NOTICE OF DELIVERY SERVICE DELAYS
DC Health is experiencing delays in mail availability due to the impact of COVID-19 on the US postal service.
We appreciate your patience as we continue to process all mail in as timely a manner as possible.
***COVID 19 UPDATES***
COVID-19 Guidances and Best Practices
For the most up to date information on the District's response to COVID-19, including information on best practices, licensure waivers, and recommended guidelines, go to coronavirus.dc.gov.
Due to ongoing efforts to combat the spread of COVID-19, effective immediately, the Health Regulation and Licensing Administration (HRLA) is implementing a 100% telework policy and will be available for mail services only.
Walk In Services
UPDATED: The Health Regulation and Licensing Administration (HRLA) Processing Center will be open to the public by appointment only on Mondays and Wednesdays starting on January 25, 2021, from 9:00 am – 1:00 pm. The online appointment scheduler is http://appts.dcvsims.com
Individuals may also call the Processing Center at 1 (877) 672-2174 to get an update on their pending application.In response to the ongoing COVID-19 pandemic, all Health
Professional Board meetings are currently held virtually. Please check each board's respective website for information on when the next meeting will take place.If you are already in contact with a Health Licensing Specialist (HLS), please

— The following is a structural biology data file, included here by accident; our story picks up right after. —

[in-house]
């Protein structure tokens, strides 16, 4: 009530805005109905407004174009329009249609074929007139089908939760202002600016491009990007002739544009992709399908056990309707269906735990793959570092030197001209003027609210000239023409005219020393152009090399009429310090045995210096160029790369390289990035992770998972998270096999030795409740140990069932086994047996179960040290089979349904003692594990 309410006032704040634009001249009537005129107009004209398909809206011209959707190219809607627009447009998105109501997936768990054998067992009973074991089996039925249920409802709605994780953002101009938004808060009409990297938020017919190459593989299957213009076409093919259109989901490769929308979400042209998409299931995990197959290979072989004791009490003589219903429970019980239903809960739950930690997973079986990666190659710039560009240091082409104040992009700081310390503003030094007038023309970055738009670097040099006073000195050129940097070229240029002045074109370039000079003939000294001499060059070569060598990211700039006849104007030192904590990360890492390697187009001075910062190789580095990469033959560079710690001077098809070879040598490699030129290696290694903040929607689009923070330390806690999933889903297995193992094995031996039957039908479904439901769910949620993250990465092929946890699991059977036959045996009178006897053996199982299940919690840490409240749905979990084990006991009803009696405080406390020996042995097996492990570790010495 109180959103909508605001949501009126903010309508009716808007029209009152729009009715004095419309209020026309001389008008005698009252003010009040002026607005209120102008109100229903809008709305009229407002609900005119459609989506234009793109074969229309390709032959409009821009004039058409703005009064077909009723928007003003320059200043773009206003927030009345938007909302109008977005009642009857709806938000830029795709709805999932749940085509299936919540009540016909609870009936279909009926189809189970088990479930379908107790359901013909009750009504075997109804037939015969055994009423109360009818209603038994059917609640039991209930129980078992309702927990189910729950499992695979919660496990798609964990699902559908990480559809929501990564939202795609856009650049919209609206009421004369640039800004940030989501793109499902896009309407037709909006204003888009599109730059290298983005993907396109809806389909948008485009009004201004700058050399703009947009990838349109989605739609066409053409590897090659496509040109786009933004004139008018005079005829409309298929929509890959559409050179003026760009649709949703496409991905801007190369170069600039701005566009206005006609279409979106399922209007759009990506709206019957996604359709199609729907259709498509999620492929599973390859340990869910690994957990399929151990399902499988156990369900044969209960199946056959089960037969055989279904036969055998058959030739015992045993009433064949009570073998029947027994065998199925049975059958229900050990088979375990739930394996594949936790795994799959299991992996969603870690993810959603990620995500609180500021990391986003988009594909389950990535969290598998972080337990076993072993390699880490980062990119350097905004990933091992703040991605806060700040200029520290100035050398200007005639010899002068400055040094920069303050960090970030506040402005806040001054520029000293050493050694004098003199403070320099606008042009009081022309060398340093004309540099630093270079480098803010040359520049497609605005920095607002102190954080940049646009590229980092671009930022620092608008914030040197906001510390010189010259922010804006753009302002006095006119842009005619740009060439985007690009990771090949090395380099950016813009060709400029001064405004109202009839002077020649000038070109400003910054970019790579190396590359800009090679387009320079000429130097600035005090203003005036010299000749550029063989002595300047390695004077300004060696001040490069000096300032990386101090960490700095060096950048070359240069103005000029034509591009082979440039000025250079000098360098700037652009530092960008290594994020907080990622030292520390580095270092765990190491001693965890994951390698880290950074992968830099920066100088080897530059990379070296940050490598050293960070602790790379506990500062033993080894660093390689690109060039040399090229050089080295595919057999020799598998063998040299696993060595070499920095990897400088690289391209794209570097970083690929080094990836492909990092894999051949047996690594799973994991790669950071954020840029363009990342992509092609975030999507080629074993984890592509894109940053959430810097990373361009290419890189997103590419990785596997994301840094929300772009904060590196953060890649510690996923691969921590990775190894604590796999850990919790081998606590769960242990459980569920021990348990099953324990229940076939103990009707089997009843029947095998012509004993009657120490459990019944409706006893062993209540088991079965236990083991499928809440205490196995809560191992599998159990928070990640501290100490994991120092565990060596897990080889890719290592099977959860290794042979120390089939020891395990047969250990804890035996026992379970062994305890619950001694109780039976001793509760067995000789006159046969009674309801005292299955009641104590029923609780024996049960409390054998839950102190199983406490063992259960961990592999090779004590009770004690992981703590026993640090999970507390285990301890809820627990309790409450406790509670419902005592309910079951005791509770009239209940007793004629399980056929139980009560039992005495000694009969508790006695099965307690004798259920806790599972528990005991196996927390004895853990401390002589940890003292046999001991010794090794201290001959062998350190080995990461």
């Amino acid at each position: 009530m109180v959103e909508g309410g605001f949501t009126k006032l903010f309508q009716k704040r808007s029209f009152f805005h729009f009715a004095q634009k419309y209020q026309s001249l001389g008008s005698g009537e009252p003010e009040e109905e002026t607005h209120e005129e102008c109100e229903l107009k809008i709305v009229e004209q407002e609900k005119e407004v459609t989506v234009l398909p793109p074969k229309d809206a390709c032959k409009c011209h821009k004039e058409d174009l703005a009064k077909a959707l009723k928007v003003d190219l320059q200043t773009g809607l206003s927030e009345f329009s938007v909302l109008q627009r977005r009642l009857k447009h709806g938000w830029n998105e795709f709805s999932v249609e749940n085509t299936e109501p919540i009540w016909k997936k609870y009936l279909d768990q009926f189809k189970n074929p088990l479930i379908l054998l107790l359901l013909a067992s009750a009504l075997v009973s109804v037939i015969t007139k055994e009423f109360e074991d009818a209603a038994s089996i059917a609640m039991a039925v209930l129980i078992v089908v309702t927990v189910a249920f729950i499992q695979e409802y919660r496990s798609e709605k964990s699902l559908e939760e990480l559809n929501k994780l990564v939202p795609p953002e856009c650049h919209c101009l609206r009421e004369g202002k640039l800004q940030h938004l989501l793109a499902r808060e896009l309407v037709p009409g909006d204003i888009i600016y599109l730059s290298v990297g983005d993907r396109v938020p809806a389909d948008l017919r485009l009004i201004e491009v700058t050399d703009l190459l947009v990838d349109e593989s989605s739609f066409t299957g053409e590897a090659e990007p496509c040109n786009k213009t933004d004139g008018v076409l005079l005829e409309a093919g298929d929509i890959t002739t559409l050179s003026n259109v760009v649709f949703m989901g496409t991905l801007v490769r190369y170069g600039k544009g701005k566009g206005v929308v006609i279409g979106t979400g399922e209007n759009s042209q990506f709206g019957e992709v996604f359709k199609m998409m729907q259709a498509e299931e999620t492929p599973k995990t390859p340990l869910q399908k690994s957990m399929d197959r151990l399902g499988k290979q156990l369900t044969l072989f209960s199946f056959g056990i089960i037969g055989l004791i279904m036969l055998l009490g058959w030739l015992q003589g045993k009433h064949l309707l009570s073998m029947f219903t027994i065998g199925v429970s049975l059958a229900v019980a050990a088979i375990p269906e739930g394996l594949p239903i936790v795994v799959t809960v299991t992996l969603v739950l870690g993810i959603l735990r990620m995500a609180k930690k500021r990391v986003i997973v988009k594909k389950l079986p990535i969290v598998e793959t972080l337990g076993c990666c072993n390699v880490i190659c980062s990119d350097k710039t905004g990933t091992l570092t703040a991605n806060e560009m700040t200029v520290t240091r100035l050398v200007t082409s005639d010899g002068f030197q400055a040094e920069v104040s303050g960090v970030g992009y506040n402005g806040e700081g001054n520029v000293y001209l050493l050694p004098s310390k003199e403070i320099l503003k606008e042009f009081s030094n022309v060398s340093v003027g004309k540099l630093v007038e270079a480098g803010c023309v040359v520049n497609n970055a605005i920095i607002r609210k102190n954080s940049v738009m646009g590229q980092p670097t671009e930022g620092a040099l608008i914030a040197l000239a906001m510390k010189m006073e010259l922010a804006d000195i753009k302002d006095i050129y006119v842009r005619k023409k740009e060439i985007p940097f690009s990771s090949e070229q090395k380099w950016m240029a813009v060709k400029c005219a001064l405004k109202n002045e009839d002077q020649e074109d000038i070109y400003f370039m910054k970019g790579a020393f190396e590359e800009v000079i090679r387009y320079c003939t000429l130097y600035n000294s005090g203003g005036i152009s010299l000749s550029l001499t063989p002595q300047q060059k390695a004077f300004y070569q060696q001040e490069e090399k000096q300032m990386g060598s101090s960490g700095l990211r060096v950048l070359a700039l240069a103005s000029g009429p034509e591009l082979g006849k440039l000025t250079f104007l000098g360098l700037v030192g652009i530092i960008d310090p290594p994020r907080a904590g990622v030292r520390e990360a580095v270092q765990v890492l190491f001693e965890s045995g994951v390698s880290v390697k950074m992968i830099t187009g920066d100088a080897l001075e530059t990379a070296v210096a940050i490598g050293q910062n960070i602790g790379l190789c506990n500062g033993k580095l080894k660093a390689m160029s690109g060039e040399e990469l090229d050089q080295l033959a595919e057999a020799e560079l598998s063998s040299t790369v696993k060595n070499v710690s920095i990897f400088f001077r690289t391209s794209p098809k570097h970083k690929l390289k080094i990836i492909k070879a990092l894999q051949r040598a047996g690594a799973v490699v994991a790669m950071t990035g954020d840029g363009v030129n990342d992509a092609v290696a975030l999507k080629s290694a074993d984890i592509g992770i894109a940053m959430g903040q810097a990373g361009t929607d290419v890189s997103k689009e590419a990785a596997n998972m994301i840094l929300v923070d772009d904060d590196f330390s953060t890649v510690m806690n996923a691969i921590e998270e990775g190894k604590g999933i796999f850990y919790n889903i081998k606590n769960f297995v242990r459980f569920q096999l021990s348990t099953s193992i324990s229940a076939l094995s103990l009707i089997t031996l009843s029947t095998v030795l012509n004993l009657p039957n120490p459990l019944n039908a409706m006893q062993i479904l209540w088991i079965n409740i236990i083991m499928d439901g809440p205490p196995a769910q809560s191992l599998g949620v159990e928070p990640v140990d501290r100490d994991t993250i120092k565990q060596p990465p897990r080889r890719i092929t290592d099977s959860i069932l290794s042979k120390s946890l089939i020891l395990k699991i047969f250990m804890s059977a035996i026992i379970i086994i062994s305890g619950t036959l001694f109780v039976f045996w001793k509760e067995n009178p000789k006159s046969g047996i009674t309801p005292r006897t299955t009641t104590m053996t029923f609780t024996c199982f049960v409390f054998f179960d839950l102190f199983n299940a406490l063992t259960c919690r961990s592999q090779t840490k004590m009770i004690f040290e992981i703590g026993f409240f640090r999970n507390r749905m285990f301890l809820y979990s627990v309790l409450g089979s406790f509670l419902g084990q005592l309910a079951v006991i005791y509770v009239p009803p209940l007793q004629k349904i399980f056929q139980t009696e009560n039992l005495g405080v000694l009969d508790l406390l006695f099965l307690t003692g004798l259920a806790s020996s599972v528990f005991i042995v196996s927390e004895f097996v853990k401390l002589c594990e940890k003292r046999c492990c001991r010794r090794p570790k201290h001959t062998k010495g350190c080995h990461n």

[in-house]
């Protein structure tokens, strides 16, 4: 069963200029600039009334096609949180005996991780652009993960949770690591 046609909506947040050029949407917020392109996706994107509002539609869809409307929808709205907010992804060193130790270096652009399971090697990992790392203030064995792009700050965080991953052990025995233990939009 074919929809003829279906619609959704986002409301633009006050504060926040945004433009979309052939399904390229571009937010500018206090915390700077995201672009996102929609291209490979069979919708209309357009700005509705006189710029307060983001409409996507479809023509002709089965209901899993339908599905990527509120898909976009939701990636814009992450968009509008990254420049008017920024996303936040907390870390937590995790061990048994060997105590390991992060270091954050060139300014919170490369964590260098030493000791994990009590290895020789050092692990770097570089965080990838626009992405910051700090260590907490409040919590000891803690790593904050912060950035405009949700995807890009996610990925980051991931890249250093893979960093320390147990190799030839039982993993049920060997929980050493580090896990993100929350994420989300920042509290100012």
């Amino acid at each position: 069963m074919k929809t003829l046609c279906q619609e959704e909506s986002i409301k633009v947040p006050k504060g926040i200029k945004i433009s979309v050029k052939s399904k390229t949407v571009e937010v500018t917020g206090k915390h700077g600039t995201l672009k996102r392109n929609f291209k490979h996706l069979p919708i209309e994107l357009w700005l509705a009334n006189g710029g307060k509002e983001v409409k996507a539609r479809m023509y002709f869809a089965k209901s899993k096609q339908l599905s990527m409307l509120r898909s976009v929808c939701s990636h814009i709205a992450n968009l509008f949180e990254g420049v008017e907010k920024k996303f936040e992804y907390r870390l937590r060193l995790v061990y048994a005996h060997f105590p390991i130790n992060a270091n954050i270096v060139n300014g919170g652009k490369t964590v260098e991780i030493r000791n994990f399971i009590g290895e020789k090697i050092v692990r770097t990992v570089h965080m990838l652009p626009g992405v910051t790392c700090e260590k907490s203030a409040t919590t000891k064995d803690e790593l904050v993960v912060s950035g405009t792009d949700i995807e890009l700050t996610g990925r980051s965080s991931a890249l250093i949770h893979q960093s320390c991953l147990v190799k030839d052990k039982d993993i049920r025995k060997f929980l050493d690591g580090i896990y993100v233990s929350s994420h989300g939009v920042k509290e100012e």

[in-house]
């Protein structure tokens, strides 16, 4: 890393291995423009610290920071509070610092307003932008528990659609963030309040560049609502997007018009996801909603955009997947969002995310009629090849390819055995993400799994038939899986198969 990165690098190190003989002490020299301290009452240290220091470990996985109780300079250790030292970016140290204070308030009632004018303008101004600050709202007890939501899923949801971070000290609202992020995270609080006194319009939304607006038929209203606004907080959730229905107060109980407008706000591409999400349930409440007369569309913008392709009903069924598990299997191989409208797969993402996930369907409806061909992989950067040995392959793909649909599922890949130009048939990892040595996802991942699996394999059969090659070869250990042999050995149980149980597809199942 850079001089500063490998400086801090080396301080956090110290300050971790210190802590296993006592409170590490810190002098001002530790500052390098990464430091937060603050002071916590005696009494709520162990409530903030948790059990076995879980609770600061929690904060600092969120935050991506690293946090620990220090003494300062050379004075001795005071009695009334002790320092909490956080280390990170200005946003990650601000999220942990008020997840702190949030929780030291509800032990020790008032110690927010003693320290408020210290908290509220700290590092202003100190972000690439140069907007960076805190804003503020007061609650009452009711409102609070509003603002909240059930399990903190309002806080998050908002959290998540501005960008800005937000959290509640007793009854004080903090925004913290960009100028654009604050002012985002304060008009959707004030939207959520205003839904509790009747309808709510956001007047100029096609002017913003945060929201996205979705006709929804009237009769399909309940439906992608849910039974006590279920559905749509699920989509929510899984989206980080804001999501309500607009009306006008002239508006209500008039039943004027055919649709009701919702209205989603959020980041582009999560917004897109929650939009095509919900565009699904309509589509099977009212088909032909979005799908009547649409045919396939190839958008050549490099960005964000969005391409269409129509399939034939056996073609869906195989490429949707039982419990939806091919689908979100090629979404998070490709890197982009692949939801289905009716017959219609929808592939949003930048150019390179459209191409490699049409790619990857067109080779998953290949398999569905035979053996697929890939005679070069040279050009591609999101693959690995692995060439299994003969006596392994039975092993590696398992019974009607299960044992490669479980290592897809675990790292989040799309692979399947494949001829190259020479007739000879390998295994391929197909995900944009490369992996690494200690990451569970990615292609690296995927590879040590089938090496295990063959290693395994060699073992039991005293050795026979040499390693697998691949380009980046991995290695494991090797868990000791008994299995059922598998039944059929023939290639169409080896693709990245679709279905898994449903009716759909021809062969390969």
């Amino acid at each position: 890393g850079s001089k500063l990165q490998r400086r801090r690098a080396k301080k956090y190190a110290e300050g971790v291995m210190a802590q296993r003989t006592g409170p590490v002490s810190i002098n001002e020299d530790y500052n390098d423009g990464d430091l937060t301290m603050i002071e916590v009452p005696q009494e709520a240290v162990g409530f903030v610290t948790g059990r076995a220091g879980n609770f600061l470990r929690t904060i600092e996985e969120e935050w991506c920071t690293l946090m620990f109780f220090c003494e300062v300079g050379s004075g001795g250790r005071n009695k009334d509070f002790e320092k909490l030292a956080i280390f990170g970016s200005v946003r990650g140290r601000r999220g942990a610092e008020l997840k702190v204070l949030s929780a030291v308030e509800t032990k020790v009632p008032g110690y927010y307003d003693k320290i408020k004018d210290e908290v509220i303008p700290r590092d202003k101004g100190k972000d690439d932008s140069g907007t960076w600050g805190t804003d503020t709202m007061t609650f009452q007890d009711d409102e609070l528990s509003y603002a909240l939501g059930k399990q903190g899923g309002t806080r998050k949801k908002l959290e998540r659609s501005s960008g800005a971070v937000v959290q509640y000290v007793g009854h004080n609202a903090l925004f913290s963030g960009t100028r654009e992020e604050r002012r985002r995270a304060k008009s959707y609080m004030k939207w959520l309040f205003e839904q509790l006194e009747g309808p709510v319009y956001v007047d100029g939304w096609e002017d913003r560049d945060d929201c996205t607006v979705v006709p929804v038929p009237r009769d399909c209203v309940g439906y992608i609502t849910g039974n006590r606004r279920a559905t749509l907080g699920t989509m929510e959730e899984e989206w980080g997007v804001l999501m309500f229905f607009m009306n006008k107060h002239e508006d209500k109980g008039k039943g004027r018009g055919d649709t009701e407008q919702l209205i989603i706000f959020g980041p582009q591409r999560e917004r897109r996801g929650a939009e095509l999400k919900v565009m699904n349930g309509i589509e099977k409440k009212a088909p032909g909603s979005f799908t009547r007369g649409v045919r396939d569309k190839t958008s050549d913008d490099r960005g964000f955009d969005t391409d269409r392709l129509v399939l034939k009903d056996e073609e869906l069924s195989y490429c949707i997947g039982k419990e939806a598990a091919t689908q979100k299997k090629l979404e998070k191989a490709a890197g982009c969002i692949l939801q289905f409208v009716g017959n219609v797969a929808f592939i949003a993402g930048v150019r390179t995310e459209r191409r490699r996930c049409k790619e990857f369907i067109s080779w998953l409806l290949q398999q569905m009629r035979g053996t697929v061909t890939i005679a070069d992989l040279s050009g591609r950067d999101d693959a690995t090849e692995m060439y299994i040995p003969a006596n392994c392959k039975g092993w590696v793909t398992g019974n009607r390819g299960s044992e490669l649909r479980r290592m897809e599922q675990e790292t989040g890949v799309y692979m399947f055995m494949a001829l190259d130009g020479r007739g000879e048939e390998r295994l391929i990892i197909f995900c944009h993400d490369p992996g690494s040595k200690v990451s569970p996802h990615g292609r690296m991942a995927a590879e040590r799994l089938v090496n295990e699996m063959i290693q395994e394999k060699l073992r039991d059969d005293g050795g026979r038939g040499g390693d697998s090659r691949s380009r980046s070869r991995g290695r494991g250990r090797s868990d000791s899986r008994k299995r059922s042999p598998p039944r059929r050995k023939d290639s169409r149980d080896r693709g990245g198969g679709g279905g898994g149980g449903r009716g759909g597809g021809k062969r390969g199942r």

forward any documents to said HLS via email.
The mission of the Radiation Protection Division is to enhance public health, safety, and environmental quality in the District of Columbia through the establishment, implementation, and enforcement of measures and standards that protect individuals and their environment from the potentially harmful effects of radiation.
The Radiation Protection Division is responsible for protection of District of Columbia residents from potentially harmful effects of ionizing radiation.
Radiation is part of everyday life in the District of Columbia. X-ray machines or radioactive materials are used to produce diagnostic pictures of patients for physicians, dentists and other medical practitioners. X-ray machines and radioactive materials are also used at public and private laboratories for a variety of industrial, engineering, and commercial applications. Radioactive materials are even used in some household products, such as smoke detectors.
While the residents of the District of Columbia receive many benefits from its use, radiation can also harm humans if uncontrolled or used improperly. The Radiation Protection Division staff work to ensure that radiation and radioactive materials are properly used and controlled in the District of Columbia, so that residents receive the benefit of radiation without unnecessary risk.
Select from the following links for more information on the Radiation Protection Division: